Answer: Human Resource Management, or HRM, is a business specialization that focuses on workforce staffing, training, and maintenance strategies and practices. HRM degree programs provide training and instruction in labor law and relations, employee recruitment and development processes, management theories, organizational communication, and other subjects that prepare students to manage an organization’s human assets.
Human resources are defined as the staff, managers, executives, and other individuals who are employed directly and indirectly by an organization, whether it be a manufacturing plant, a service provider, a financial institution, a government agency, or a non-profit entity. These resources are part of an organization’s assets. They have value, require investment of time and capital, and must be managed in order to effectively coordinate the activities of an organization and meet the goals of a business. They are also subject to laws that regulate the fair and ethical treatment of employees. HRM is the specialized field in which these concerns are integrated into coherent strategies for managing an organization’s human resources.
HRM degree programs provide specialized training in the skills and knowledge necessary to work in the field of human resources at a range of companies, non-profits, government agencies, and other organizations. HRM degrees are offered at different levels. There are undergraduate programs that offer an HRM major; master’s in HRM programs; and doctoral programs in the field of human resources. There are also MBA programs that offer an HRM specialization.
A bachelor’s degree with a major or a concentration in HRM, or in a related area of business management/administration, generally provides sufficient training for entry-level positions in the field. However, the completion of a bachelor’s program followed by a master’s in HRM degree plus some experience in the field is more typical for upper-level human resource management and administration positions. Doctoral programs are generally designated for those who are aiming to teach at the college level or conduct academic research in the field.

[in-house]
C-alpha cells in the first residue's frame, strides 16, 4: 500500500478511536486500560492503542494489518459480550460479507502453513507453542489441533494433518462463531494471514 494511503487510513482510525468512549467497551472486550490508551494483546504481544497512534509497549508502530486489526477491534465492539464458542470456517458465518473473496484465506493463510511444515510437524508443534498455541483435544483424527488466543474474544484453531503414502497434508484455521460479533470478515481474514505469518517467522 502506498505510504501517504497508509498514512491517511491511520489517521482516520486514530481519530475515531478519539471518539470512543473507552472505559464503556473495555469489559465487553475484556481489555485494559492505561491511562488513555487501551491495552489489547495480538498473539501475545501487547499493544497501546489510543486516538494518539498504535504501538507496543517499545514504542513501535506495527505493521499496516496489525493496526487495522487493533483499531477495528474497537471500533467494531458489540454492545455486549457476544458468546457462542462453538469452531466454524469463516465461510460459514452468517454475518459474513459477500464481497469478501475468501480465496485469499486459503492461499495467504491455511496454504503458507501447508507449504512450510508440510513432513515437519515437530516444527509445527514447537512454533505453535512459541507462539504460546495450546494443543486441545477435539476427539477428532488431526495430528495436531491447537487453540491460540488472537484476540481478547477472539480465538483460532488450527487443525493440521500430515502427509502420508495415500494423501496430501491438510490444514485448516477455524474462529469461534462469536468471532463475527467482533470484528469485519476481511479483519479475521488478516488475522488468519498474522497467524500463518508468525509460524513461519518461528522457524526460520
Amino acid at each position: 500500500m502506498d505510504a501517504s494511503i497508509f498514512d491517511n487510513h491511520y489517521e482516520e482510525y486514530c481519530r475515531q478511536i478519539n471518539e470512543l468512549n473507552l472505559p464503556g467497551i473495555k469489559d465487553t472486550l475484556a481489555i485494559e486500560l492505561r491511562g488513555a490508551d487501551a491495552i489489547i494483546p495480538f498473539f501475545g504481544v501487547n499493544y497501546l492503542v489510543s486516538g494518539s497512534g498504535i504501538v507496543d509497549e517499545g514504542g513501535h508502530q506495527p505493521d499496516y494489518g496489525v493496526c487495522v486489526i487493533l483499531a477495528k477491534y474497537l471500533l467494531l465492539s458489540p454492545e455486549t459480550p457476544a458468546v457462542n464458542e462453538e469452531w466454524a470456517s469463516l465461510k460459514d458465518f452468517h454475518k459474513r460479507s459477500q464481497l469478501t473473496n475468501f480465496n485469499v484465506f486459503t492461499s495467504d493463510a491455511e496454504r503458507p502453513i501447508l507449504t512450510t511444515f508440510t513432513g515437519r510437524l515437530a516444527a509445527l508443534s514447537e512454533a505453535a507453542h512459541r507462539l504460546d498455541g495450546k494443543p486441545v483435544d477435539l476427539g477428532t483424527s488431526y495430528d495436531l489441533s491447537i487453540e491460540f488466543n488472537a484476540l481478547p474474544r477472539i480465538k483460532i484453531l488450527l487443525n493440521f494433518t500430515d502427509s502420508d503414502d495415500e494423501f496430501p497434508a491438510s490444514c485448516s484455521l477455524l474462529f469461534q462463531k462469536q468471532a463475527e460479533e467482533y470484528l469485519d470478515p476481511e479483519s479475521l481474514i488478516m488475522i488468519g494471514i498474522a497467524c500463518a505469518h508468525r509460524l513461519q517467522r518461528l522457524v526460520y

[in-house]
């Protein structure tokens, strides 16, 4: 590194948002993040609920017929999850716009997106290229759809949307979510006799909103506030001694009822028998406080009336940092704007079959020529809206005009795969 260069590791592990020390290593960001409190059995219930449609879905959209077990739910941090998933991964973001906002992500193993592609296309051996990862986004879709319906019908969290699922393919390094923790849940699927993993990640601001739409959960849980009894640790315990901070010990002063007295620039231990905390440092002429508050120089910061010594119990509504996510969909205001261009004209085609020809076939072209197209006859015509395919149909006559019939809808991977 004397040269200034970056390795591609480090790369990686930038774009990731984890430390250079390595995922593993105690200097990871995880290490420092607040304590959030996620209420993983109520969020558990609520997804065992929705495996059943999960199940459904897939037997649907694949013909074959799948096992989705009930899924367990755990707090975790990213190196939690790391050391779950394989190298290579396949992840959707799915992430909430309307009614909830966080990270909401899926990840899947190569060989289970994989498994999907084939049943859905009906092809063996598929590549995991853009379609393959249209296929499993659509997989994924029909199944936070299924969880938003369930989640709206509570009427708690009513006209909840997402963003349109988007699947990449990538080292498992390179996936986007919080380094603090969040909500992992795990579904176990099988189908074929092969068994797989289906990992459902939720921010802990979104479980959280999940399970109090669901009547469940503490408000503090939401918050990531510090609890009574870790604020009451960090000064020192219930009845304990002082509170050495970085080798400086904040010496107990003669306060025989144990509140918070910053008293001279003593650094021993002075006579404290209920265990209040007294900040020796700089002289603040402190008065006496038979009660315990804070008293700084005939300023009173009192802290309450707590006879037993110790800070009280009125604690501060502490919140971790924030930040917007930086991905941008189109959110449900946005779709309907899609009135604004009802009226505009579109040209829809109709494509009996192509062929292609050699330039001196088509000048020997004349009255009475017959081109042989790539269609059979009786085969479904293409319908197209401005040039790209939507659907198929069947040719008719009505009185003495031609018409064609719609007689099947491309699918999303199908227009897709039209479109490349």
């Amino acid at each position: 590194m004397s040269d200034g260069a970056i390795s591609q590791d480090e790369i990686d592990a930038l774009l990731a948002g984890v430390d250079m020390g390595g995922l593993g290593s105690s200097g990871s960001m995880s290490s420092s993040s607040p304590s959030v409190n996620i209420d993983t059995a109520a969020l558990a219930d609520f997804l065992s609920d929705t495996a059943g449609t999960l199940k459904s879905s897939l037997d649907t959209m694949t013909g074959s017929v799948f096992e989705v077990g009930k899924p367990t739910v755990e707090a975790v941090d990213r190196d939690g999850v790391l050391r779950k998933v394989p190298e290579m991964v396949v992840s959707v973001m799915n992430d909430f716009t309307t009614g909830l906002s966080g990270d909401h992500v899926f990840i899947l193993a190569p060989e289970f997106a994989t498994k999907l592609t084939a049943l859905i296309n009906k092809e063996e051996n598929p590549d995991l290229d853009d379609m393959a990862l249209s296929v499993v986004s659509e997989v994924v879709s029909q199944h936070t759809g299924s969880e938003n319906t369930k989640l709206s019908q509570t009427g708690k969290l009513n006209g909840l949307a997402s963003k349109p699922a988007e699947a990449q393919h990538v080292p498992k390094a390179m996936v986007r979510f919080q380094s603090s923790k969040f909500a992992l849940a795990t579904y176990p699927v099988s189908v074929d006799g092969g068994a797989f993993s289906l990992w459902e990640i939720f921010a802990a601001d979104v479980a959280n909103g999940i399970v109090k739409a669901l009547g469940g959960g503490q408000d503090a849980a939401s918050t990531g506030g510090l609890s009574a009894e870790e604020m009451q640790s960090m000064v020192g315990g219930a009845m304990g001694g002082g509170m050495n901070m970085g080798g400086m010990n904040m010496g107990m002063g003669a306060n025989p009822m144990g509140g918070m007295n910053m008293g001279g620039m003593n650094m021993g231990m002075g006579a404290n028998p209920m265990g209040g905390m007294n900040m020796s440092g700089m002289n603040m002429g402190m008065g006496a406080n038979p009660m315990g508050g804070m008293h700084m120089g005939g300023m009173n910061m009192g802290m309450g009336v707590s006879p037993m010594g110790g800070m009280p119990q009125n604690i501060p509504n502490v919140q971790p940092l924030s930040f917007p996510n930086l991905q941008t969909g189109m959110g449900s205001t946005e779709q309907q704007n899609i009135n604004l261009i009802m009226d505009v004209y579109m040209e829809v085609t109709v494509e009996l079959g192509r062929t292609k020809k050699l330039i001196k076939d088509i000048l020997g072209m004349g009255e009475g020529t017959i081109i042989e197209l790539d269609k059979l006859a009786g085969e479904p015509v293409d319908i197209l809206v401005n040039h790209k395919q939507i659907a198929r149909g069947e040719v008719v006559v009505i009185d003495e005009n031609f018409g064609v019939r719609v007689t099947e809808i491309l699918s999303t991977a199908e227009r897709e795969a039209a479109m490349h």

Master’s in HRM programs – typically Master of Science (MS), Master of Arts (MA), or Master of Professional Studies (MPS) in human resource management or human resource development – offer a multi-disciplinary curriculum that covers four areas of proficiency:
A typical HRM curriculum includes courses devoted to the structure of business organizations, the behavior of individuals within an organization, and the best practices for applying this knowledge in a professional setting. Specifically, these programs offer instruction in the legal and ethical aspects of personnel management; workforce diversity and inclusion; professional communications skills; and the practical aspects of coordinating an organization’s human resources. The Society for Human Resource Management (SHRM) maintains the SHRM Body of Competency and Knowledge, which details three clusters of behavioral competencies (leadership, business, and interpersonal) and 15 functional areas of knowledge for HRM professionals. These behavioral competencies encompass leadership, ethics, business acumen, consultation practices, and critical evaluation methods. The 15 SHRM functional areas are as follows:
The HRM curriculum, as outlined by the SHRM, is designed to prepare students for the challenges of working as a human resources manager or specialist, a corporate training and development manager, a labor relations specialist, a compensation and benefits manager, and/or a human resources consultant for organizations in need of such expertise. The management of human resources is a critical function in most businesses and organizations, and most companies have a designated human resources department. There are also companies that specialize in fulfilling hiring needs and other human resource functions for businesses who prefer to outsource these responsibilities. A 2016 HR Jobs Pulse Survey compiled by the SHRM includes common job areas that HRM specialists occupy. These include:
Depending on the size of an organization, a trained HRM specialist’s job description may include two or more of the responsibilities detailed in the SHRM survey. For example, a mid-sized company may require an HRM specialist to oversee employee development programs and health and safety protocols, while a larger corporation may have a staff of human resource managers devoted to international workforce management or labor relations.